Shira Chess (under contract). The Unseen Internet: Conjuring the Occult in 21st Century Digital Discourse. Cambridge: MIT Press.
Overview: Behind the glossy sheen of slick social media influencers and corporate oligopolies, the internet is built on a foundation of magic. The word “magic” here is not entirely metaphorical – although the metaphor is not irrelevant (Chun 2011). Historically the emergence of the internet was concurrent with esoteric thinking (Vallée 2003; Davis 1998/2015; Davis 2019; Slaughter 2020) that blended the technical with the occult in ways that are both seen and unseen by the casual user. To this point, our contemporary tech landscape often reflects an esoteric logic: tech entrepreneur Elon Musk believes there’s a one-in-a-billion chance that we are not living in a computer simulation (Virk 2019); people argue about culturally collective false memories popularly known as “Mandela Effects” (Prasad & Bainbridge 2022); young people on social media share their methods of shifting between realities and transforming facial features through subliminal audio recordings (Somer et al 2021); various factions engaged in a magic meme war leading up to the 2016 election (Lachman 2018; Asprem, 2020); strangers on the internet share secrets about “tulpamancy” (Somer et al 2021); and Twitter was in an uproar in September of 2022 over an AI generated spirit popularly named “Loab” (Coldewey 2022). The Unseen Internet is about the weird tensions between the occult and digital spaces in the 21st century, as an articulation of both the fantasies and anxieties of our current moment. These practices have resulted in distinct kinds of otherworldly discourse that affect the broader popular perceptions of reality in the 21st century, within and beyond the internet.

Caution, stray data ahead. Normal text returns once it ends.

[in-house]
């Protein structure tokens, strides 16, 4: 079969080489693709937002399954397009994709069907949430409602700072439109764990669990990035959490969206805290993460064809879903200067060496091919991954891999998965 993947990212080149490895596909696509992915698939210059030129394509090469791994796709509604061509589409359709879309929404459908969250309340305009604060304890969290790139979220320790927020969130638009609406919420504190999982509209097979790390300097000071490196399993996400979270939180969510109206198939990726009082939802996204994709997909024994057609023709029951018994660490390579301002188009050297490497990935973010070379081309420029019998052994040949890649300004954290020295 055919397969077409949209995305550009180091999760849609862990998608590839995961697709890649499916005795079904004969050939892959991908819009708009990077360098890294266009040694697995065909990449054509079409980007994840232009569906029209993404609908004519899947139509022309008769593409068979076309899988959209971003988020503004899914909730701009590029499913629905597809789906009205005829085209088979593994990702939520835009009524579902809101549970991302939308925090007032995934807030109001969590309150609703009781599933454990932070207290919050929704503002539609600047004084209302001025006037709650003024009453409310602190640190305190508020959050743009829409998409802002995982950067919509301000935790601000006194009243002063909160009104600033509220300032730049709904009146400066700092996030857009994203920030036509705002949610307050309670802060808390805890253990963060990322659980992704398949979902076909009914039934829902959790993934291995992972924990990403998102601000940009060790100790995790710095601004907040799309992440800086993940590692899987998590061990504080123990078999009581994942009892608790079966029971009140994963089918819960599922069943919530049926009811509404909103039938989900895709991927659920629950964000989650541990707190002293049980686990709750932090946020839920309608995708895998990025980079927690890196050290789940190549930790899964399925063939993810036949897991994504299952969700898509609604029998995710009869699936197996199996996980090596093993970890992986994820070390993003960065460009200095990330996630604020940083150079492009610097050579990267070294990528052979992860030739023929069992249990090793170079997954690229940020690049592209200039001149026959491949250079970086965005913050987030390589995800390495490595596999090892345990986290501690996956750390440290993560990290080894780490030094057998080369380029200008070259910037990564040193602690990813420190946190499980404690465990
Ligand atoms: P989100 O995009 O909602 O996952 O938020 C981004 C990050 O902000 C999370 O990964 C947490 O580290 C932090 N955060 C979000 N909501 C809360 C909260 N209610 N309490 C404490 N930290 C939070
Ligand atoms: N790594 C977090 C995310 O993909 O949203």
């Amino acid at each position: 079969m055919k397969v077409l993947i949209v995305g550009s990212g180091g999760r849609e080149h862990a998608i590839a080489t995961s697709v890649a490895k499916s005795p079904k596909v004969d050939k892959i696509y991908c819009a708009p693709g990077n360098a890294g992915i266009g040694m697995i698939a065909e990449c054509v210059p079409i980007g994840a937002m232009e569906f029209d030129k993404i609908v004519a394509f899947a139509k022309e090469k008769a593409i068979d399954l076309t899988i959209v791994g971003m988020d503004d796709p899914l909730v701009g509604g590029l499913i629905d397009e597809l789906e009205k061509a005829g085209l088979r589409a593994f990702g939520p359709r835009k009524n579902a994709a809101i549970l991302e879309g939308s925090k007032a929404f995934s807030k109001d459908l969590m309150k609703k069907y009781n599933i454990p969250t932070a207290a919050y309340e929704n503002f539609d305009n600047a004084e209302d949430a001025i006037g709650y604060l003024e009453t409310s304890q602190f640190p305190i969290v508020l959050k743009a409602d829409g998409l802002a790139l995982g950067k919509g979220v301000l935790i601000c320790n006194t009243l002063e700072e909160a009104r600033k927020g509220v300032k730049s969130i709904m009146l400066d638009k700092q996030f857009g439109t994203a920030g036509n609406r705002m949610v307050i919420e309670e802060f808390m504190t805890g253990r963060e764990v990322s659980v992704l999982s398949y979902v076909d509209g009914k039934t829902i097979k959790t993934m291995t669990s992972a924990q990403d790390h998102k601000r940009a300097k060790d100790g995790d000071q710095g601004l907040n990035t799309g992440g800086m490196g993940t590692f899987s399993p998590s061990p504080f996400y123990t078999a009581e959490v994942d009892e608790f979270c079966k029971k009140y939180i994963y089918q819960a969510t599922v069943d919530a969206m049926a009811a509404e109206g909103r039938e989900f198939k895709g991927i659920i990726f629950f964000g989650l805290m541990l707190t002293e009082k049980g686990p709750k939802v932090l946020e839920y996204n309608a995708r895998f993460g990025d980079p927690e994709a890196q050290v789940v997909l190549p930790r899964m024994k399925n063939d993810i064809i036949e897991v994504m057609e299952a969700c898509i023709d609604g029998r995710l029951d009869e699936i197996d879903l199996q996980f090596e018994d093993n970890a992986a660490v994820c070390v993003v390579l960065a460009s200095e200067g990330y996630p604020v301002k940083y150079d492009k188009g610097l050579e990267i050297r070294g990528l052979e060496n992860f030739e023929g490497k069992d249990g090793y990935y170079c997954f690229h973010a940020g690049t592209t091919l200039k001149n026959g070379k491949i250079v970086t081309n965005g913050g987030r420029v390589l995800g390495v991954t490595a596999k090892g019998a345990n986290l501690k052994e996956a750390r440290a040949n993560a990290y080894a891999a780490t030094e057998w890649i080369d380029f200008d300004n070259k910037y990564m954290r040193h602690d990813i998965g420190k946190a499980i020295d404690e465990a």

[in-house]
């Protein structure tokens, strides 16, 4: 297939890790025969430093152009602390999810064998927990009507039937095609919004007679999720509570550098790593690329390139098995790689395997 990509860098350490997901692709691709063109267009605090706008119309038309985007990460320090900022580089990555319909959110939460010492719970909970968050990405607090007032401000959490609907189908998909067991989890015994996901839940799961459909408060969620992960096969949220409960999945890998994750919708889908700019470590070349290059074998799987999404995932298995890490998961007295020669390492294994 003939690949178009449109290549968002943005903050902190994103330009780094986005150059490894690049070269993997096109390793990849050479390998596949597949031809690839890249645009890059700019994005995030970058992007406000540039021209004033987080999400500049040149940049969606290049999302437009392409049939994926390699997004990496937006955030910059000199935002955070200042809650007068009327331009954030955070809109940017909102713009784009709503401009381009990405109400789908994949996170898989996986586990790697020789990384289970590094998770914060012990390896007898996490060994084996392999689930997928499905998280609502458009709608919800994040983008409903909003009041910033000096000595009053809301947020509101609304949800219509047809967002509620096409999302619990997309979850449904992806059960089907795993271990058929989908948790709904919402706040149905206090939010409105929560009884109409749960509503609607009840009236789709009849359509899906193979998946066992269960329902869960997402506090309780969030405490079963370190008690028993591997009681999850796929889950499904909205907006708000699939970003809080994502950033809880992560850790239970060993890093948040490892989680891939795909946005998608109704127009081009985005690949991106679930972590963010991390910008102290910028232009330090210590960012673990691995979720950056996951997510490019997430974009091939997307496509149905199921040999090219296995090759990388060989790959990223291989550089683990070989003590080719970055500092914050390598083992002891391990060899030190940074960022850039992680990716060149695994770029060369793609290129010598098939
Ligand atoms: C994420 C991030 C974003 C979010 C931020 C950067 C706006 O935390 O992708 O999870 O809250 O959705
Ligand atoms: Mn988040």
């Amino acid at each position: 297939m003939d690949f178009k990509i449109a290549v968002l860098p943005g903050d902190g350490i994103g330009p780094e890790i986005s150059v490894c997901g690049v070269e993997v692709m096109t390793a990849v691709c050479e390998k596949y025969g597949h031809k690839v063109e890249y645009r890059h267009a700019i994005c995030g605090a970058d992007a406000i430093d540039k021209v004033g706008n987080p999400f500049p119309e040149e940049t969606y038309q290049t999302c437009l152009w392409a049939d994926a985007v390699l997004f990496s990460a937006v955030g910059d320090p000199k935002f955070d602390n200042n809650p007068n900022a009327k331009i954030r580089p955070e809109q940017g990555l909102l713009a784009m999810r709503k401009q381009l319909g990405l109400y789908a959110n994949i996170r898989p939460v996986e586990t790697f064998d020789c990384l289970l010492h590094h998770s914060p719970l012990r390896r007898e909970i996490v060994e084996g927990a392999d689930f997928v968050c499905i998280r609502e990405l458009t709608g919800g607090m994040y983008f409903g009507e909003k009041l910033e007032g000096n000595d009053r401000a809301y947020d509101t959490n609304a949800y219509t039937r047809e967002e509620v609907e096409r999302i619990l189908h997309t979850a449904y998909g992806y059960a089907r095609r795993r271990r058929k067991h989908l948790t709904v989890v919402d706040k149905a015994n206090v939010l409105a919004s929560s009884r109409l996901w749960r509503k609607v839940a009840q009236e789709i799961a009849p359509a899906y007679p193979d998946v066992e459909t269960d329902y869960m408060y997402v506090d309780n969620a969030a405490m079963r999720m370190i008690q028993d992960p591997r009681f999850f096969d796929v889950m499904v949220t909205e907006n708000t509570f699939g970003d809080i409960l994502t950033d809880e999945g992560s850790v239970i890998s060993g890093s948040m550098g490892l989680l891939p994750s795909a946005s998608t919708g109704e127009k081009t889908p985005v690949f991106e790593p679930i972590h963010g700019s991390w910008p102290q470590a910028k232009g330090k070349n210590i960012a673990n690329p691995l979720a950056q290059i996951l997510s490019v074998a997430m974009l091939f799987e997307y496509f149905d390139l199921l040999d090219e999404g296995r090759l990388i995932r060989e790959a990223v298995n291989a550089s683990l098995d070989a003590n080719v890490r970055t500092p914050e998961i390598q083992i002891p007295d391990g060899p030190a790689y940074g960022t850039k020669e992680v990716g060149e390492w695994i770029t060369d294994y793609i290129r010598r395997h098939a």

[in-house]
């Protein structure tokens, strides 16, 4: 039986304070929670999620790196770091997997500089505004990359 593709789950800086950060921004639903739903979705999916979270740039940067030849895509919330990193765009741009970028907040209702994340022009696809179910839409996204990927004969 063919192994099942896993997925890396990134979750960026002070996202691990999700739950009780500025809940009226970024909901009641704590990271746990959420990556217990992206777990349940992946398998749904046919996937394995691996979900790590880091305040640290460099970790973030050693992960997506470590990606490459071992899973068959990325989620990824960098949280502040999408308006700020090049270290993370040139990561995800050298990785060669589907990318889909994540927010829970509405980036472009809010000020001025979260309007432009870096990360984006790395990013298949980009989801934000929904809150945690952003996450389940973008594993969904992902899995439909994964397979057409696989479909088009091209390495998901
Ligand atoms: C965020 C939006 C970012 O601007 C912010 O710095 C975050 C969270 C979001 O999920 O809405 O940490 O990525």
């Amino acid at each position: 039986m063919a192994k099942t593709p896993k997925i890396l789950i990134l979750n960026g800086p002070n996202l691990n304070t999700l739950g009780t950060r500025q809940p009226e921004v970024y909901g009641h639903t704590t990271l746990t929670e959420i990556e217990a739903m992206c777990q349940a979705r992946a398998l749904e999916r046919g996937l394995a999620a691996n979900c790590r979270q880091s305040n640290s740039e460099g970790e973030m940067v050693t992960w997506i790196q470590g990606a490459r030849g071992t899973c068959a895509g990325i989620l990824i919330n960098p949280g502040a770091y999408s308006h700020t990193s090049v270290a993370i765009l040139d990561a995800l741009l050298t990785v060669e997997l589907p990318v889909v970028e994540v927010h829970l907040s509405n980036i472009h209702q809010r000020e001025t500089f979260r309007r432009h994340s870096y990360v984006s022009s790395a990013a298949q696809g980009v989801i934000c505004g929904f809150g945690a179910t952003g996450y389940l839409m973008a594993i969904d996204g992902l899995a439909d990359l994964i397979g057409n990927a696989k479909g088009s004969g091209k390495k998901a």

Nathaniel J. Evans, Delia Cristina Balaban, Brigitte Naderer, Meda Mucundorfeanu (forthcoming), “How the Impact of Social-Media Influencer Disclosures Changes Over Time: Discounting Cues and Exposure Level Can Affect Consumer Attitudes and Purchase Intent,” Journal of Advertising Research.
Abstract: Despite substantial research on disclosure-related effects in social media influencer (SMI) advertising, less is known about the impact of varied exposure levels on SMI advertising outcomes over time. Through a mixed-factorial online experiment, the current study explores how evaluative persuasion knowledge expressed through skepticism mediates the effects of disclosures and exposure level on brand attitude and purchase intention measured at an initial data collection point (t1) and a second 20 days later (t2). Of specific interest to managers using SMI advertising, this article finds that multiple exposures to promotional SMI content has negative short-term effects for the brand that appear to dissipate over time.
Jooyoung Uhm (Grady MA alum) and Jooyoung Kim. “Sexualized Images of Female Influencers in Instagram Advertising: Do They Work?” Presented at the American Academy of Advertising (AAA) Annual Conference, St. Petersburg, FL, March 24 – 27, 2022.
Abstract: The primary purpose of the current study is to examine the effects of sexualized images of influencers on the effectiveness of advertising regarding both cognitive and motivational processing. Overall, the results indicate that the sexualized images of influencers negatively affect the evaluation of the influencer, which in turn affects attitude towards the ad and behavioral intention negatively. Although there was little influence found on motivational activation, this study adds understanding of how the sexualized images of influencers affects the overall ad effectiveness and performance.